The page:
Literary Outrages, With Pushback From the Sane

Here in Minnesota, we are witnessing two instances of the collapse of our educational institutions, both having to do with “controversial” literature. One year ago in Duluth, the public school administration banned both Huckleberry Finn and To Kill a Mockingbird–two indisputably great American novels–from the classroom. Now, sixteen brave Duluth teachers have protested the administration’s decision. My colleague Tom Steward has the story. The teachers’ letter is here. The letter is well worth reading in its entirety, but here are some excerpts:

5. Administrators removed the novels without any teacher input. They failed to ask teachers how they teach the novels and how students receive them.
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8. Administrators hundreds of students’ letters and survey responses protesting the decision.
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English teachers are angry and demoralized. The district is about to spend a lot of money to implement a book that is not engaging and simply makes a lateral move from discussing the historical oppression of African Americans to that of Native Americans, while lacking an engaging story line. [Ed.: Apparently it goes without saying that books assigned to public school students must be about oppression by white Americans.]

Most importantly, students will be adversely affected. Instead of reading the Pulitzer Prize-winning best-loved novel in the country written by the recipient of two presidential medals, they will be required to read something that everyone present on January 10 agreed would not engage them.

But then, we all know that public education is not carried out for the benefit of the students! Leftist narratives uber alles.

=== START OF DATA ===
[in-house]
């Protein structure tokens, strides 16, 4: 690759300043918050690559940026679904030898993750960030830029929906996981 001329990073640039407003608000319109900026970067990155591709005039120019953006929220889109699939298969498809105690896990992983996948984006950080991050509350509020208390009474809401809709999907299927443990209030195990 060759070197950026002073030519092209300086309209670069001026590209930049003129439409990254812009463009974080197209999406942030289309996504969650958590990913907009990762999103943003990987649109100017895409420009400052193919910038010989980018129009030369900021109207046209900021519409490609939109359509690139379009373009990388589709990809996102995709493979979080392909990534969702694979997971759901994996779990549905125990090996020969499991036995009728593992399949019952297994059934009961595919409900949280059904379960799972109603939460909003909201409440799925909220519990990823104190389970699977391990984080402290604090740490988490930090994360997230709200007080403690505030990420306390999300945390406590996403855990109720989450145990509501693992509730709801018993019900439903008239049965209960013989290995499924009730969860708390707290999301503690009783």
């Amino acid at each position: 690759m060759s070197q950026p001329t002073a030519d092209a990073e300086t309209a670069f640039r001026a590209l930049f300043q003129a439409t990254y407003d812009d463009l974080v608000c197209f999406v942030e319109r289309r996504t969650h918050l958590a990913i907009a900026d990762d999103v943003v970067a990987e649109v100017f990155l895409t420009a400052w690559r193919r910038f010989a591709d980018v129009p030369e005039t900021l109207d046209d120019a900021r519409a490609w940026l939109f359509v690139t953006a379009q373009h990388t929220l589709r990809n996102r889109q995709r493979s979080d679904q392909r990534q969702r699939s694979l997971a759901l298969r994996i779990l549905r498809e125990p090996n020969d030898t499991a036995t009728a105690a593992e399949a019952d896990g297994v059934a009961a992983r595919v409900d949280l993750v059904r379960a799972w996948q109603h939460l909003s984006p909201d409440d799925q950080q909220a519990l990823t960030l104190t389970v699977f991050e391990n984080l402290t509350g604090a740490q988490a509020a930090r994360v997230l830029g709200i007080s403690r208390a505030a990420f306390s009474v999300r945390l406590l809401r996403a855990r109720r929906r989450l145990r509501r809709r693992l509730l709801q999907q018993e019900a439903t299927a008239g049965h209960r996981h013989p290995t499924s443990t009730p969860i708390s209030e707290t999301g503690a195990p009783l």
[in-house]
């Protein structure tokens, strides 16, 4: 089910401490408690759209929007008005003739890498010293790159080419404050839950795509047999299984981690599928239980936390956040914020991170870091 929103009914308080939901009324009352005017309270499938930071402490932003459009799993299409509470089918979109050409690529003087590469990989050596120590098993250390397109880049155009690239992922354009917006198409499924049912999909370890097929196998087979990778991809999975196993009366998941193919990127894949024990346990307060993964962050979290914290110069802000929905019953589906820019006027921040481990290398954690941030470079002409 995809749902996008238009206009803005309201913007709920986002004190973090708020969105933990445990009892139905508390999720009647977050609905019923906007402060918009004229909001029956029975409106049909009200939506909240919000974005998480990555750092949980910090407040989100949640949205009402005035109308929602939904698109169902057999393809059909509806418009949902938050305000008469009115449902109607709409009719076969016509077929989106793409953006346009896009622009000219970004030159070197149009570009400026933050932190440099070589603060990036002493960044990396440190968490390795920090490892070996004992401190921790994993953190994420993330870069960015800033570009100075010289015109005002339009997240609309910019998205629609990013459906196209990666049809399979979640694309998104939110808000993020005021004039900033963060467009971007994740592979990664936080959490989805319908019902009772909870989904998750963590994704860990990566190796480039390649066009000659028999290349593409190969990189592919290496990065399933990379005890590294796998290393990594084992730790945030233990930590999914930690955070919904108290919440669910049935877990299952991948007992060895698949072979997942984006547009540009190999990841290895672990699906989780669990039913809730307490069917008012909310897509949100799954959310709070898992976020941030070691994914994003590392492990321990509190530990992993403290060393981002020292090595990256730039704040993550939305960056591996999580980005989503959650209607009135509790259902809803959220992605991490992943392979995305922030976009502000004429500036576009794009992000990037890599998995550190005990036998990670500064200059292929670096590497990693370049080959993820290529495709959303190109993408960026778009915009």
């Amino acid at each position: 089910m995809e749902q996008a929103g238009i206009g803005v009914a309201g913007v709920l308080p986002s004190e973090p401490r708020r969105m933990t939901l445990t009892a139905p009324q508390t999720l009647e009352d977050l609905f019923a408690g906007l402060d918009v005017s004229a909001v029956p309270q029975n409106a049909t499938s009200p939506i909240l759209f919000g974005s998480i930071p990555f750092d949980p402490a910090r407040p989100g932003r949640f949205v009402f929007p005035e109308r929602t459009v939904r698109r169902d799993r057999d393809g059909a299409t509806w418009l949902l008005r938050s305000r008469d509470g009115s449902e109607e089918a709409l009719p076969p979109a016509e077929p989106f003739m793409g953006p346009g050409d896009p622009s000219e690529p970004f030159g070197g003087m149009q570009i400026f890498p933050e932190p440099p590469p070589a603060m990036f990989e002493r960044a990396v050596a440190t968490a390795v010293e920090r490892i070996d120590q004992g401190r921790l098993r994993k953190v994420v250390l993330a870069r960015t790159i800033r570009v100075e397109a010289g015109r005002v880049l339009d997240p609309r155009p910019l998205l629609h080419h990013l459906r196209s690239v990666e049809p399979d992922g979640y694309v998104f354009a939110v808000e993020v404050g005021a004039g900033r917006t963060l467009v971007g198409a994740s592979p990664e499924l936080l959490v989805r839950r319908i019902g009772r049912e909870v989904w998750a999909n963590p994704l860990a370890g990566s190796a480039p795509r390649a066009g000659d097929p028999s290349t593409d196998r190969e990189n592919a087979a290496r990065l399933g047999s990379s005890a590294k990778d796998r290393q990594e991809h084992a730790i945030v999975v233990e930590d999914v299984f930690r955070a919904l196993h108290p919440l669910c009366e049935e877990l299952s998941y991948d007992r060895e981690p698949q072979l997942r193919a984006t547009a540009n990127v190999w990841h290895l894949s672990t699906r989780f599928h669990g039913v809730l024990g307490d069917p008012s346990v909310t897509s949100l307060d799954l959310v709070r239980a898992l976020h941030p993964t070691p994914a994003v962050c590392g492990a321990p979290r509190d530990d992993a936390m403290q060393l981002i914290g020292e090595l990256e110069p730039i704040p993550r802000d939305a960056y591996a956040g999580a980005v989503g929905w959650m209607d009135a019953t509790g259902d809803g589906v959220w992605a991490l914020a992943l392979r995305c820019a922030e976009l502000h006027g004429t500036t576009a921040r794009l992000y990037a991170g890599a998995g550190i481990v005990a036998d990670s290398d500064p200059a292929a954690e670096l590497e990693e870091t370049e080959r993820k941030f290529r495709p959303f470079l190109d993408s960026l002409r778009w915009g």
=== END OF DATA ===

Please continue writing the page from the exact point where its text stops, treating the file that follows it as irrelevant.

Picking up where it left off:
It is too soon to tell what will happen in Duluth. Meanwhile, moving to the college level, Minneapolis’s Augsburg University is embroiled in an even dumber controversy. Again, Tom Steward has the facts.

Briefly, an award-winning Augsburg professor named Phillip Adamo has been suspended from teaching at Augsburg because he read to a class a passage from James Baldwin’s The Fire Next Time that included the word “nigger.” The Fire Next Time is a formidable production which Scott has praised on this site. Unfortunately, the excerpt from the book that Professor Adamo read to his class contained–wait for it!–the dreaded N-word. Once again, my colleague Tom Steward reports:

Augsburg University’s suspension of a respected history and medieval studies professor who quoted a passage from a James Baldwin book that included the “N-word” in an honors seminar has ignited an intense debate over academic freedom on campus.

Professor Phillip Adamo was suspended in October but the controversy only came to light recently after Augsburg took further steps to sanction him. The American Association of University Professors (AAUP) has come to Adamo’s defense raising concerns over “the climate for academic freedom at Augsburg” and due process on campus.

It is refreshing to see a mainstream academic group taking a rational position. What needs to be emphasized here is that Professor Adamo simply read a passage of Baldwin’s book in which the African-American author used the word “nigger.” It is deeply ironic that white liberals in academia are now trying to censor one of the seminal black activist authors. Perhaps they just don’t know any better: my opinion of school administrators has fallen about as low as it can get.

Highlights from the AAUP letter:

Professor Adamo’s suspension also raises the concern that it was effected in violation of his academic freedom, as it appears to have been primarily based on classroom speech that was clearly protected by principles of academic freedom.
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Citing On Freedom of Expression, Freedom in the Classroom acknowledges the need to “foster an atmosphere respectful of and welcoming to all persons,” adding, “An instructor may not harass a student nor act on an invidiously discriminatory ground toward a student.” However, Freedom in the Classroom observes that “[i]deas that are germane to a subject under discussion in a classroom cannot be censored because a student” might be offended….

To the extent that the administration’s actions against Professor Adamo are based on his reading from The Fire Next Time in his class, they violate his freedom in the classroom under principles of academic freedom long recognized by this Association and in Augsburg University’s faculty handbook.

Rampant political correctness has pretty much overridden quaint notions of academic freedom in America’s educational institutions. We see the consequences all around us. But it is good to see that here and there, denizens of the academic swamp, who may be liberal but are not completely crazy, are fighting back.

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